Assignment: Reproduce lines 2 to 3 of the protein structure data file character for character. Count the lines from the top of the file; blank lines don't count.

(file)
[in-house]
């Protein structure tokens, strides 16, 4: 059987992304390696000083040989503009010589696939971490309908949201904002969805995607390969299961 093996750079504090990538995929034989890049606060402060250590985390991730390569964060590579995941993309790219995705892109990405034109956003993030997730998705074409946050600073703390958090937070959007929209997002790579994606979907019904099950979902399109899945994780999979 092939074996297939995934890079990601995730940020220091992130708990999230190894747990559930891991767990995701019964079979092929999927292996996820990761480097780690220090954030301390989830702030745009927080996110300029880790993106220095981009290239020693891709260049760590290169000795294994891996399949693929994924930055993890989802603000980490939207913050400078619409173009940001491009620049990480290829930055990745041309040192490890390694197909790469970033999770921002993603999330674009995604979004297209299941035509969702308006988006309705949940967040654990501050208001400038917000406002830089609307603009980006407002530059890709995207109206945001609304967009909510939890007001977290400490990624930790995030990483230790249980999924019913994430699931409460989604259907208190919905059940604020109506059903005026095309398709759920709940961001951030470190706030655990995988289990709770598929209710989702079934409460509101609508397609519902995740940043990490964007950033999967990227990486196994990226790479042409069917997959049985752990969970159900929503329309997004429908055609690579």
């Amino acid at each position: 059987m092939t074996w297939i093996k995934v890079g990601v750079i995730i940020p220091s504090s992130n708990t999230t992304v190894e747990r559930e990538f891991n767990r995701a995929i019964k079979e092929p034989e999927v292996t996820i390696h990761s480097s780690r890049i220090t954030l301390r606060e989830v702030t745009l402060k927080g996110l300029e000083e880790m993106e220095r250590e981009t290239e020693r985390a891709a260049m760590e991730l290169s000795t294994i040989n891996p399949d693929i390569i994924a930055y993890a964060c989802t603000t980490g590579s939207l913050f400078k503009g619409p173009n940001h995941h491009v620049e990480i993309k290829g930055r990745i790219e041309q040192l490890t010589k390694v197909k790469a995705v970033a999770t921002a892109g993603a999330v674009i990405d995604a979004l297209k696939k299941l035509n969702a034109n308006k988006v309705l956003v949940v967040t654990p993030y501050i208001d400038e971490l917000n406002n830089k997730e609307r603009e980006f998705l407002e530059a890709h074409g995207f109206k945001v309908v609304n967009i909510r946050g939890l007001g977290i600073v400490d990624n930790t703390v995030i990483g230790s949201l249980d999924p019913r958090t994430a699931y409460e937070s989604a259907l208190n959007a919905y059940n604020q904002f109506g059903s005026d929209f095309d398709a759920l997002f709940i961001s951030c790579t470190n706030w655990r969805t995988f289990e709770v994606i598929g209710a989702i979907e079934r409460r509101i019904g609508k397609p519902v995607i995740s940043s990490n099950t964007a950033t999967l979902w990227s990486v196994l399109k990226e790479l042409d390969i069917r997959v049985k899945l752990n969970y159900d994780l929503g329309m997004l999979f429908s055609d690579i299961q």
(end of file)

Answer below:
């Protein structure tokens, strides 16, 4: 059987992304390696000083040989503009010589696939971490309908949201904002969805995607390969299961 093996750079504090990538995929034989890049606060402060250590985390991730390569964060590579995941993309790219995705892109990405034109956003993030997730998705074409946050600073703390958090937070959007929209997002790579994606979907019904099950979902399109899945994780999979 092939074996297939995934890079990601995730940020220091992130708990999230190894747990559930891991767990995701019964079979092929999927292996996820990761480097780690220090954030301390989830702030745009927080996110300029880790993106220095981009290239020693891709260049760590290169000795294994891996399949693929994924930055993890989802603000980490939207913050400078619409173009940001491009620049990480290829930055990745041309040192490890390694197909790469970033999770921002993603999330674009995604979004297209299941035509969702308006988006309705949940967040654990501050208001400038917000406002830089609307603009980006407002530059890709995207109206945001609304967009909510939890007001977290400490990624930790995030990483230790249980999924019913994430699931409460989604259907208190919905059940604020109506059903005026095309398709759920709940961001951030470190706030655990995988289990709770598929209710989702079934409460509101609508397609519902995740940043990490964007950033999967990227990486196994990226790479042409069917997959049985752990969970159900929503329309997004429908055609690579």
């Amino acid at each position: 059987m092939t074996w297939i093996k995934v890079g990601v750079i995730i940020p220091s504090s992130n708990t999230t992304v190894e747990r559930e990538f891991n767990r995701a995929i019964k079979e092929p034989e999927v292996t996820i390696h990761s480097s780690r890049i220090t954030l301390r606060e989830v702030t745009l402060k927080g996110l300029e000083e880790m993106e220095r250590e981009t290239e020693r985390a891709a260049m760590e991730l290169s000795t294994i040989n891996p399949d693929i390569i994924a930055y993890a964060c989802t603000t980490g590579s939207l913050f400078k503009g619409p173009n940001h995941h491009v620049e990480i993309k290829g930055r990745i790219e041309q040192l490890t010589k390694v197909k790469a995705v970033a999770t921002a892109g993603a999330v674009i990405d995604a979004l297209k696939k299941l035509n969702a034109n308006k988006v309705l956003v949940v967040t654990p993030y501050i208001d400038e971490l917000n406002n830089k997730e609307r603009e980006f998705l407002e530059a890709h074409g995207f109206k945001v309908v609304n967009i909510r946050g939890l007001g977290i600073v400490d990624n930790t703390v995030i990483g230790s949201l249980d999924p019913r958090t994430a699931y409460e937070s989604a259907l208190n959007a919905y059940n604020q904002f109506g059903s005026d929209f095309d398709a759920l997002f709940i961001s951030c790579t470190n706030w655990r969805t995988f289990e709770v994606i598929g209710a989702i979907e079934r409460r509101i019904g609508k397609p519902v995607i995740s940043s990490n099950t964007a950033t999967l979902w990227s990486v196994l399109k990226e790479l042409d390969i069917r997959v049985k899945l752990n969970y159900d994780l929503g329309m997004l999979f429908s055609d690579i299961q």